External Hard drive failure: home solution possible?


Jun 13, 2008
Hi, my external Hard drive: 2 TB Hitachi Touro Desk HDD isn't recognised by my computer, makes clicking noises AND cannot be read from/written to.

Because of the expensive recovery fee (£500) and non-critical nature of the data, I'm thinking of getting the hard drive destroyed. BUT! Before I do this, is the problem able to be solved at home? Further information:

According to a service technician at a data recovery centre:
Your hard disk suffers from read/write head failure/seizure with extensive logical data errors coupled with partition damage.
This means your hard disk does have an internal failure and in order to achieve a successful data recovery, the hard disk has to be repaired temporarily using 2 donor hard drives. This involves transplanting or re-positioning of the read/write heads from the donor hard drives and re-alignment or replacing of the motor. Once the hard drive has been temporarily repaired in our dust-free sterile ISO-certified clean room using parts from the donor hard disk, we need to manually edit the disk and reconstruct the partition to create a usable drive image. After creating an image from the reconstructed partition, data will be recovered and copied onto our data servers and checked for integrity. This method involves substantial manual work; semi-automatic specialist software and hardware tools will have to be used in rebuilding a healthy partition from which data can be retrieved.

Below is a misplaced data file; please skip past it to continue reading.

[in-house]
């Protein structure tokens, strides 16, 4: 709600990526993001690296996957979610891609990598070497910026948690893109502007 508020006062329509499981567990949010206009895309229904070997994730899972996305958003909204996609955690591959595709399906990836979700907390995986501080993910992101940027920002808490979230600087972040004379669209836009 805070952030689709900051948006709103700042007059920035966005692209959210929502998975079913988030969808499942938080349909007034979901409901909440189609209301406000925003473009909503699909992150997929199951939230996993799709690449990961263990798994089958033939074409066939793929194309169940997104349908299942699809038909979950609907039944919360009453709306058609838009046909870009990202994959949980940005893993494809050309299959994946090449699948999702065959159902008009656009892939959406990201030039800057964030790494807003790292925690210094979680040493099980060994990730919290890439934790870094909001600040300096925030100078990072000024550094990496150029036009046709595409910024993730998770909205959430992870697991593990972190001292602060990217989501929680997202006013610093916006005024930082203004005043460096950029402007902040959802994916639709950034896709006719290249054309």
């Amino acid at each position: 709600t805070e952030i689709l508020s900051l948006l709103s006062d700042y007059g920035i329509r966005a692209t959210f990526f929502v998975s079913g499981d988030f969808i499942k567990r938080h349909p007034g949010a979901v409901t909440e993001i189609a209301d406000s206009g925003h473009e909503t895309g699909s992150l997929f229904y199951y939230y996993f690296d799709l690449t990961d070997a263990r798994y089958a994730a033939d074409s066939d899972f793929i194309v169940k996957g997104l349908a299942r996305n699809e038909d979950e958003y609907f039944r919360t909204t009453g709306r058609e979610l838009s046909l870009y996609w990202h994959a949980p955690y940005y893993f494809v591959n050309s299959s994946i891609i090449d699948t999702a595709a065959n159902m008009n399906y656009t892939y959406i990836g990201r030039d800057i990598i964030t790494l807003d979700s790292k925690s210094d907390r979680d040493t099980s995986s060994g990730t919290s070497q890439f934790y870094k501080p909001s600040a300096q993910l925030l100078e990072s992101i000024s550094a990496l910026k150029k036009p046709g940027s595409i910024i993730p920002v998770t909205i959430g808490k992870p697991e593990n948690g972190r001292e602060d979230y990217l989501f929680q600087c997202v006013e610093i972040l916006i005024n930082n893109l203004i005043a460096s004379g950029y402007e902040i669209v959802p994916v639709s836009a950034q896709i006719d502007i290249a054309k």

When they swap out HDD parts, they do this in a clean room. Any dust or smoke particles could kill any chance of recovery - this is one of the reasons it's so expensive.

The drive is broken. It can't be fixed. What the recovery people do is provide you with the data - not a drive that has been fixed.


If it involves opening the actual drive case (not the external case), you cannot do this at home with any anticipation of success.

Dust and lack of experience will kill it.

A clicking drive that cannot be accessed by the OS = retrieve the data from your backup, and use that drive as a fridge magnet donor.

And you don't have to send it somewhere to be destroyed.
After you open it up to retrieve the fridge magnets, simply bend/bash/destroy the platters. Free and fun.
If you don't want to open it to get the magnets out, just drill a hole through it. Same result.

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